What does PIAAC tell us about an education gap among people with learning disabilities?

Low educational attainment and high school dropout rates are factors that affect the skills level of people with learning disabilities. According to the OECD Technical Report, PIAAC uses the International Standard Classification of Education (ISCED) for each level of educational attainment, and enables researchers to convert each of those levels to total years of schooling for the U.S. and other countries. This conversion gives us an opportunity to compare years of schooling between ethnic groups with learning disabilities. We analyzed the PIAAC information about “highest level of education obtained imputed into years of education,” and found that, on average, people with learning disabilities had fewer years of formal education. Our hypothesis is that on average people with learning disabilities did not complete K-12 education and left school one to three years earlier than their peers without learning disabilities.

Years of education

We first compared the average number of years of education between Blacks, Hispanics and Whites with learning disabilities, and people without learning disabilities. Figure 1 shows that among the household population, the average years of schooling of Blacks with learning disabilities was approximately 10 years, whereas for their White peers, it is 12 years. The two-year gap is measurably significant.

In the prison population, the average years of schooling was higher than in the household population. One explanation for this fact is that many inmates, during the time of incarceration, participated in prison-based programs and worked on their high school obtaining GED or other postsecondary certificate/degree. It should be noted that the average years of schooling of Black inmates with learning disabilities was still the lowest among the incarcerated population.

Figure 1

Figure 1: Number of years spent on highest level of education

Educational attainment

A large proportion of people with learning disabilities had low (less than high school diploma) and medium (high school diploma/some college without degree) education levels, and only a few had a high level of education (college degree). In the household population, the percentage of a medium education level is higher among Whites (56%) and Hispanics (63%) with learning disabilities than among Blacks with learning disabilities (45%). In the incarcerated population, the percentage of low education level is much higher among Hispanics (56%) and Blacks (60%) with learning disabilities than among Whites with learning disabilities (37%).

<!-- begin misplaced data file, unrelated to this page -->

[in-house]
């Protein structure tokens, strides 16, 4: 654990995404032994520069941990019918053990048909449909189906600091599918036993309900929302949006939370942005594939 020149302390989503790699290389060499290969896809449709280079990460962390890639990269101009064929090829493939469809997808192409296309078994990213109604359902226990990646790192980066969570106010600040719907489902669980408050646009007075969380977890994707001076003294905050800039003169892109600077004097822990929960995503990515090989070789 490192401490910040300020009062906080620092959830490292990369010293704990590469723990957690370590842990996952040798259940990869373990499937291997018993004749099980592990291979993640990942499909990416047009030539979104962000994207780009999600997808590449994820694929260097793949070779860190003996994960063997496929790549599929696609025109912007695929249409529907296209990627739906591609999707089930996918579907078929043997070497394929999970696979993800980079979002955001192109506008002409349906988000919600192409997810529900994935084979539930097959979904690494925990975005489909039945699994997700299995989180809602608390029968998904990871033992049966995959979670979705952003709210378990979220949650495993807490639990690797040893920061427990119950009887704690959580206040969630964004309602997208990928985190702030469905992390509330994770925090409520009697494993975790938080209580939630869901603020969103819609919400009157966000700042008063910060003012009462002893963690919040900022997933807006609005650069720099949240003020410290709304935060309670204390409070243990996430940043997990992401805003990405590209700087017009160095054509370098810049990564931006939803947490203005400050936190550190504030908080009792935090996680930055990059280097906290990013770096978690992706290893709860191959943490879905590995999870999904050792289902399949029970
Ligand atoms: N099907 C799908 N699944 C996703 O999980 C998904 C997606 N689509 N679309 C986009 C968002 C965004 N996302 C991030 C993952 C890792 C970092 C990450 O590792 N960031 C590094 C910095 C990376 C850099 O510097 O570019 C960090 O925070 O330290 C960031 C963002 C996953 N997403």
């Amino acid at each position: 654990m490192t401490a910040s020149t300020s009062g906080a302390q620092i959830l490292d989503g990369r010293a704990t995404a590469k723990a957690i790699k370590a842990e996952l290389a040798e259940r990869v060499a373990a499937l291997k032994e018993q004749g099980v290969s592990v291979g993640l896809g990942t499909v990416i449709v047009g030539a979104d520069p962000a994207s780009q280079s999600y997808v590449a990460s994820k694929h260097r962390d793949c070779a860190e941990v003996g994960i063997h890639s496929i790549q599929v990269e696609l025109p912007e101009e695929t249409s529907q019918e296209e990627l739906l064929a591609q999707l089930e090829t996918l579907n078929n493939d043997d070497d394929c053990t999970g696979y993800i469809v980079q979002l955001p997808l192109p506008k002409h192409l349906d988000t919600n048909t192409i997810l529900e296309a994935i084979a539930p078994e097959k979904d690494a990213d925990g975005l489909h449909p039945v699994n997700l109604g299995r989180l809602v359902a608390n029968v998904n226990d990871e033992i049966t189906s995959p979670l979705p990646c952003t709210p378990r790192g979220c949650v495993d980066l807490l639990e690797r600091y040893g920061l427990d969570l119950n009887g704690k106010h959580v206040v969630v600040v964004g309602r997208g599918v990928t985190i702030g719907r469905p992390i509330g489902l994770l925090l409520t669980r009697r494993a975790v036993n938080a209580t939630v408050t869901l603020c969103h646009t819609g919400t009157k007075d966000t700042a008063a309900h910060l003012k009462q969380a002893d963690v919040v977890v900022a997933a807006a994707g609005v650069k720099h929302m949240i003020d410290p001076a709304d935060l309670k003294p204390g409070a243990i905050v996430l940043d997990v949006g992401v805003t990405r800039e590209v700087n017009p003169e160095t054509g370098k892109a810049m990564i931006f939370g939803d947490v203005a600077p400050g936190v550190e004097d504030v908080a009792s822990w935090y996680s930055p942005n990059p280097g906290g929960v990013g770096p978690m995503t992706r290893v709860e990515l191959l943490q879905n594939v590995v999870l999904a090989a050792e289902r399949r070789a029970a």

It should be noted that a higher percentage of Blacks with learning disabilities had a low level of education. Figure 2 shows that 46 out of 100 Blacks with learning disabilities in the household population and 60 out of 100 Black inmates with learning disabilities had less than high school diploma.

Figure 2

Figure 2: Educational attainments by ethnicity in the two populations

Age when finishing highest level of education

Overall, more than half of the people with learning disabilities finished their highest level of education before they reached age 20. Blacks with learning disabilities had higher percentage of individuals leaving education at age 15 or younger, than Whites and Hispanics with learning disabilities. As shown in Figure 3, in the household population, two thirds of Black individuals with learning disabilities finished their highest level of education at ages younger than 20 years old (47% finished at ages 16-19 and 17% finished at age 15 or younger). In prison, 48% of Black inmates with learning disabilities finished their highest education at ages 16-19, and 23% at age 15 or younger.

Figure 3(1-2)

Figure 3: At what age people with learning disabilities finished their highest level of education: Percentage among each racial group in the household and prison populations

What do we learn from our findings?

People with learning disabilities may have a disadvantage in literacy/numeracy skills, compared with people without learning disabilities. PIAAC tells us that low educational attainment by people with learning disabilities is associated with low skills level. An issue we identified in our study is that a substantial percentage of Blacks with learning disabilities finished their highest level of education at age 15 or younger. Although people with learning disabilities leave K-12 education before completion for various reasons, school dropout rate within this population is certainly a concern for school leaders. In the long run, reaching a higher educational attainment should be a goal for every student and helping students reach that goal should be a mission for education authorities, because educational attainment not only nurtures people’s social outcomes but also promotes active participation in society and stability (Vera-Toscano, Rodrigues, & Costa, 2017).